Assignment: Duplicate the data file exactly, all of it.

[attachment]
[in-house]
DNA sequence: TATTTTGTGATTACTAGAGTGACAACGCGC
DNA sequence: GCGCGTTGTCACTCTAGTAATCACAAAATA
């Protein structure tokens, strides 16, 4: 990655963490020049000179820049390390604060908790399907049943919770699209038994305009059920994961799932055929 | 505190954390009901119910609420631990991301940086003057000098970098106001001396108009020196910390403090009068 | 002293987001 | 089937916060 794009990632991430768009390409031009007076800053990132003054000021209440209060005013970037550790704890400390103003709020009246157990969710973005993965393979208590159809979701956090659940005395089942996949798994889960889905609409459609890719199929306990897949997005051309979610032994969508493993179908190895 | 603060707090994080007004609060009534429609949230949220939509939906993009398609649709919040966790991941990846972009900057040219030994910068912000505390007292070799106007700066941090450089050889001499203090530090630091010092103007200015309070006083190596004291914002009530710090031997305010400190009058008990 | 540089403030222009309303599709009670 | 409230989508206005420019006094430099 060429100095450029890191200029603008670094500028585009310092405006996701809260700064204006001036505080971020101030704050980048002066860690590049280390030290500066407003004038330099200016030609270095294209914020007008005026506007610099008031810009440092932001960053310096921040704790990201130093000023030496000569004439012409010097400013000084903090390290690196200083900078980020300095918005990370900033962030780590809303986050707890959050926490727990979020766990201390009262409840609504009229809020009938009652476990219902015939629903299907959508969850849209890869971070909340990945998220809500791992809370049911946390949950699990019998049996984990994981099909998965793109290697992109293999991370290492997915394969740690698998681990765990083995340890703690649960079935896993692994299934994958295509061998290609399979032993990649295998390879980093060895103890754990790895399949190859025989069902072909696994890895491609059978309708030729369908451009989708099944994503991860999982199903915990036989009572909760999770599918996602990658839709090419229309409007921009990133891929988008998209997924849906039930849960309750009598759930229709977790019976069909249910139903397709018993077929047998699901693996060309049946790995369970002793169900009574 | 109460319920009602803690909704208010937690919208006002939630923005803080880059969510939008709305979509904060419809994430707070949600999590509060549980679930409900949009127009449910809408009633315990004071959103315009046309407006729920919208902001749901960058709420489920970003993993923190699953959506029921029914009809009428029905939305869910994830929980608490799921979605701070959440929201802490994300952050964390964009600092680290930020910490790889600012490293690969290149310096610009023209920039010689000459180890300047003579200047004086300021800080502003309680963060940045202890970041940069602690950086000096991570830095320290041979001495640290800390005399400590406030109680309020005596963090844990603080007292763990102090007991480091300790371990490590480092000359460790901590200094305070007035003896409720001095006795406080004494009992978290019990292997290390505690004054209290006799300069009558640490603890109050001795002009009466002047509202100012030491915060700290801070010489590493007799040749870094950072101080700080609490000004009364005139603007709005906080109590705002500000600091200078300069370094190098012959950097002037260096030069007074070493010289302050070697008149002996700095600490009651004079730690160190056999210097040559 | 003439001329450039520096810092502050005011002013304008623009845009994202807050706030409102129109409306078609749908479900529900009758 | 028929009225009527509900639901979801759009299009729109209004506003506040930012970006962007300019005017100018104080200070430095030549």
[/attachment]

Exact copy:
[in-house]
DNA sequence: TATTTTGTGATTACTAGAGTGACAACGCGC
DNA sequence: GCGCGTTGTCACTCTAGTAATCACAAAATA
């Protein structure tokens, strides 16, 4: 990655963490020049000179820049390390604060908790399907049943919770699209038994305009059920994961799932055929 | 505190954390009901119910609420631990991301940086003057000098970098106001001396108009020196910390403090009068 | 002293987001 | 089937916060 794009990632991430768009390409031009007076800053990132003054000021209440209060005013970037550790704890400390103003709020009246157990969710973005993965393979208590159809979701956090659940005395089942996949798994889960889905609409459609890719199929306990897949997005051309979610032994969508493993179908190895 | 603060707090994080007004609060009534429609949230949220939509939906993009398609649709919040966790991941990846972009900057040219030994910068912000505390007292070799106007700066941090450089050889001499203090530090630091010092103007200015309070006083190596004291914002009530710090031997305010400190009058008990 | 540089403030222009309303599709009670 | 409230989508206005420019006094430099 060429100095450029890191200029603008670094500028585009310092405006996701809260700064204006001036505080971020101030704050980048002066860690590049280390030290500066407003004038330099200016030609270095294209914020007008005026506007610099008031810009440092932001960053310096921040704790990201130093000023030496000569004439012409010097400013000084903090390290690196200083900078980020300095918005990370900033962030780590809303986050707890959050926490727990979020766990201390009262409840609504009229809020009938009652476990219902015939629903299907959508969850849209890869971070909340990945998220809500791992809370049911946390949950699990019998049996984990994981099909998965793109290697992109293999991370290492997915394969740690698998681990765990083995340890703690649960079935896993692994299934994958295509061998290609399979032993990649295998390879980093060895103890754990790895399949190859025989069902072909696994890895491609059978309708030729369908451009989708099944994503991860999982199903915990036989009572909760999770599918996602990658839709090419229309409007921009990133891929988008998209997924849906039930849960309750009598759930229709977790019976069909249910139903397709018993077929047998699901693996060309049946790995369970002793169900009574 | 109460319920009602803690909704208010937690919208006002939630923005803080880059969510939008709305979509904060419809994430707070949600999590509060549980679930409900949009127009449910809408009633315990004071959103315009046309407006729920919208902001749901960058709420489920970003993993923190699953959506029921029914009809009428029905939305869910994830929980608490799921979605701070959440929201802490994300952050964390964009600092680290930020910490790889600012490293690969290149310096610009023209920039010689000459180890300047003579200047004086300021800080502003309680963060940045202890970041940069602690950086000096991570830095320290041979001495640290800390005399400590406030109680309020005596963090844990603080007292763990102090007991480091300790371990490590480092000359460790901590200094305070007035003896409720001095006795406080004494009992978290019990292997290390505690004054209290006799300069009558640490603890109050001795002009009466002047509202100012030491915060700290801070010489590493007799040749870094950072101080700080609490000004009364005139603007709005906080109590705002500000600091200078300069370094190098012959950097002037260096030069007074070493010289302050070697008149002996700095600490009651004079730690160190056999210097040559 | 003439001329450039520096810092502050005011002013304008623009845009994202807050706030409102129109409306078609749908479900529900009758 | 028929009225009527509900639901979801759009299009729109209004506003506040930012970006962007300019005017100018104080200070430095030549």